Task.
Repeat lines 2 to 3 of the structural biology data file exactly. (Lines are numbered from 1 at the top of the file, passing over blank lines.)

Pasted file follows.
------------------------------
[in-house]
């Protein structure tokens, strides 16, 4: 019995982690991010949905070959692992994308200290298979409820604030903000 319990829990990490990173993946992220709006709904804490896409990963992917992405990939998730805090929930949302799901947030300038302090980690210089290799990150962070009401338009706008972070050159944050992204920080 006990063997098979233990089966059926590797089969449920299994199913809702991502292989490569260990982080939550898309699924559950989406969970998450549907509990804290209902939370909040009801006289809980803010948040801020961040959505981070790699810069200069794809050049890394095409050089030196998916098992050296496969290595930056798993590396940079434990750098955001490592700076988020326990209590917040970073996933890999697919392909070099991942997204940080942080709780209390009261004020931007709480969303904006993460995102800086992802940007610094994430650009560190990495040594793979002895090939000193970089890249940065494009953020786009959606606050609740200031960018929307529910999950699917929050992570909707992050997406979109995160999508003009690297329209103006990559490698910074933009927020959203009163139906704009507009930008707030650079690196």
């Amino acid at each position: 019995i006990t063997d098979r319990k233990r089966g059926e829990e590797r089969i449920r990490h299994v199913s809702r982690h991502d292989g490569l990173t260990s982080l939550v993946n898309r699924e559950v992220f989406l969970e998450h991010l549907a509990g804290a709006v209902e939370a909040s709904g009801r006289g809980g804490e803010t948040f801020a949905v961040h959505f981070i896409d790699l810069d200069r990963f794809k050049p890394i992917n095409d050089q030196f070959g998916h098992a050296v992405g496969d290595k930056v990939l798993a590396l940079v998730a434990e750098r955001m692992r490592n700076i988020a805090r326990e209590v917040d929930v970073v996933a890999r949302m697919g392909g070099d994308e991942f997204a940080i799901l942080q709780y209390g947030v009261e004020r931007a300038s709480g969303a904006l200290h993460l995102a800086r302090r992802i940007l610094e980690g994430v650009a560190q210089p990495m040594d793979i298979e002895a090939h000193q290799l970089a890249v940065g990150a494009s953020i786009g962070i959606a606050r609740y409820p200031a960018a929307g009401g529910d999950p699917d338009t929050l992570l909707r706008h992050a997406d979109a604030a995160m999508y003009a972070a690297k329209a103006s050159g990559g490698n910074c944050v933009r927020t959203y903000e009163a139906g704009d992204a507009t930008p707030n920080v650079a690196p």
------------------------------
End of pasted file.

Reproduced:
């Protein structure tokens, strides 16, 4: 019995982690991010949905070959692992994308200290298979409820604030903000 319990829990990490990173993946992220709006709904804490896409990963992917992405990939998730805090929930949302799901947030300038302090980690210089290799990150962070009401338009706008972070050159944050992204920080 006990063997098979233990089966059926590797089969449920299994199913809702991502292989490569260990982080939550898309699924559950989406969970998450549907509990804290209902939370909040009801006289809980803010948040801020961040959505981070790699810069200069794809050049890394095409050089030196998916098992050296496969290595930056798993590396940079434990750098955001490592700076988020326990209590917040970073996933890999697919392909070099991942997204940080942080709780209390009261004020931007709480969303904006993460995102800086992802940007610094994430650009560190990495040594793979002895090939000193970089890249940065494009953020786009959606606050609740200031960018929307529910999950699917929050992570909707992050997406979109995160999508003009690297329209103006990559490698910074933009927020959203009163139906704009507009930008707030650079690196």
């Amino acid at each position: 019995i006990t063997d098979r319990k233990r089966g059926e829990e590797r089969i449920r990490h299994v199913s809702r982690h991502d292989g490569l990173t260990s982080l939550v993946n898309r699924e559950v992220f989406l969970e998450h991010l549907a509990g804290a709006v209902e939370a909040s709904g009801r006289g809980g804490e803010t948040f801020a949905v961040h959505f981070i896409d790699l810069d200069r990963f794809k050049p890394i992917n095409d050089q030196f070959g998916h098992a050296v992405g496969d290595k930056v990939l798993a590396l940079v998730a434990e750098r955001m692992r490592n700076i988020a805090r326990e209590v917040d929930v970073v996933a890999r949302m697919g392909g070099d994308e991942f997204a940080i799901l942080q709780y209390g947030v009261e004020r931007a300038s709480g969303a904006l200290h993460l995102a800086r302090r992802i940007l610094e980690g994430v650009a560190q210089p990495m040594d793979i298979e002895a090939h000193q290799l970089a890249v940065g990150a494009s953020i786009g962070i959606a606050r609740y409820p200031a960018a929307g009401g529910d999950p699917d338009t929050l992570l909707r706008h992050a997406d979109a604030a995160m999508y003009a972070a690297k329209a103006s050159g990559g490698n910074c944050v933009r927020t959203y903000e009163a139906g704009d992204a507009t930008p707030n920080v650079a690196p």